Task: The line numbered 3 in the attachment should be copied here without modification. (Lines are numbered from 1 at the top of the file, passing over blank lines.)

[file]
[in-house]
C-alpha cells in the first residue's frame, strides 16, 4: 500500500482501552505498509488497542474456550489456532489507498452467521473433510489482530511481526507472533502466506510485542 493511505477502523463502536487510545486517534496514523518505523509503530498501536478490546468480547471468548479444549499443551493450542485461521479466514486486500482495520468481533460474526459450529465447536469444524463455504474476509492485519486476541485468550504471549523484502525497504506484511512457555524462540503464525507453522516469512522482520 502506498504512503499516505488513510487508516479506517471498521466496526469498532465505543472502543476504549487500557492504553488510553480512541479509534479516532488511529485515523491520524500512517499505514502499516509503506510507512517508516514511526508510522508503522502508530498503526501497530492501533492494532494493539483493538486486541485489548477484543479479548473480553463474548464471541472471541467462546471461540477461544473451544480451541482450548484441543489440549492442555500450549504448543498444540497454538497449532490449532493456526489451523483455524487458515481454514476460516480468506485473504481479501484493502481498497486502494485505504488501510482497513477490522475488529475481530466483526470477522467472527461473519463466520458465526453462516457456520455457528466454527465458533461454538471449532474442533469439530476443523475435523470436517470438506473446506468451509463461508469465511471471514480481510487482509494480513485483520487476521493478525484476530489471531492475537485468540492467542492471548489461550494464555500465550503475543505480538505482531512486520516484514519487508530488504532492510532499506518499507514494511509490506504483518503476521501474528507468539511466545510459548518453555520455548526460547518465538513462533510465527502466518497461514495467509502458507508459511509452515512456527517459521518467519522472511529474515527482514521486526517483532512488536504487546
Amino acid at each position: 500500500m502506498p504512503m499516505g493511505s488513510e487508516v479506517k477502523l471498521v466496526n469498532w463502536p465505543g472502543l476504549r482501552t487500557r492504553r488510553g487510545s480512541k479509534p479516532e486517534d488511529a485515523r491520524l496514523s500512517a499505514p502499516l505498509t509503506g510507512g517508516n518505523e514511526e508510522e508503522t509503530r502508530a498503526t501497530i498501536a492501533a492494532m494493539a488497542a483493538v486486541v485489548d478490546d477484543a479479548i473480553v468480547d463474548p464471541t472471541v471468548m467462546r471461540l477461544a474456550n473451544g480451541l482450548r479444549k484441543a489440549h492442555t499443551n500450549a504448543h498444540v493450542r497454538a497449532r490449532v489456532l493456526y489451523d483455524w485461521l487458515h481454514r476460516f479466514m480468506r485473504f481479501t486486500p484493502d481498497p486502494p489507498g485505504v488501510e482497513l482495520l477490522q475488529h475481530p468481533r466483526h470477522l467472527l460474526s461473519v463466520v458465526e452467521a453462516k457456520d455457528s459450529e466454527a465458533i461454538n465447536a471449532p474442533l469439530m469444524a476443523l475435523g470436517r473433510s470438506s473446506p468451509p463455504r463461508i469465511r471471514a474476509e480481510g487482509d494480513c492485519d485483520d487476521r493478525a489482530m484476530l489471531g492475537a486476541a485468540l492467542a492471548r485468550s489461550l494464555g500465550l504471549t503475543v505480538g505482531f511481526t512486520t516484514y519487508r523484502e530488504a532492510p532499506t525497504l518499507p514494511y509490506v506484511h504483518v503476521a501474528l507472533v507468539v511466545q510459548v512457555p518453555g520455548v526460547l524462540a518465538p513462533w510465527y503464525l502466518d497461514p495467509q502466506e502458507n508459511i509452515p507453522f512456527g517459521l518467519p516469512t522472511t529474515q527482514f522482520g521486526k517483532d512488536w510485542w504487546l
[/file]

Amino acid at each position: 500500500m502506498p504512503m499516505g493511505s488513510e487508516v479506517k477502523l471498521v466496526n469498532w463502536p465505543g472502543l476504549r482501552t487500557r492504553r488510553g487510545s480512541k479509534p479516532e486517534d488511529a485515523r491520524l496514523s500512517a499505514p502499516l505498509t509503506g510507512g517508516n518505523e514511526e508510522e508503522t509503530r502508530a498503526t501497530i498501536a492501533a492494532m494493539a488497542a483493538v486486541v485489548d478490546d477484543a479479548i473480553v468480547d463474548p464471541t472471541v471468548m467462546r471461540l477461544a474456550n473451544g480451541l482450548r479444549k484441543a489440549h492442555t499443551n500450549a504448543h498444540v493450542r497454538a497449532r490449532v489456532l493456526y489451523d483455524w485461521l487458515h481454514r476460516f479466514m480468506r485473504f481479501t486486500p484493502d481498497p486502494p489507498g485505504v488501510e482497513l482495520l477490522q475488529h475481530p468481533r466483526h470477522l467472527l460474526s461473519v463466520v458465526e452467521a453462516k457456520d455457528s459450529e466454527a465458533i461454538n465447536a471449532p474442533l469439530m469444524a476443523l475435523g470436517r473433510s470438506s473446506p468451509p463455504r463461508i469465511r471471514a474476509e480481510g487482509d494480513c492485519d485483520d487476521r493478525a489482530m484476530l489471531g492475537a486476541a485468540l492467542a492471548r485468550s489461550l494464555g500465550l504471549t503475543v505480538g505482531f511481526t512486520t516484514y519487508r523484502e530488504a532492510p532499506t525497504l518499507p514494511y509490506v506484511h504483518v503476521a501474528l507472533v507468539v511466545q510459548v512457555p518453555g520455548v526460547l524462540a518465538p513462533w510465527y503464525l502466518d497461514p495467509q502466506e502458507n508459511i509452515p507453522f512456527g517459521l518467519p516469512t522472511t529474515q527482514f522482520g521486526k517483532d512488536w510485542w504487546l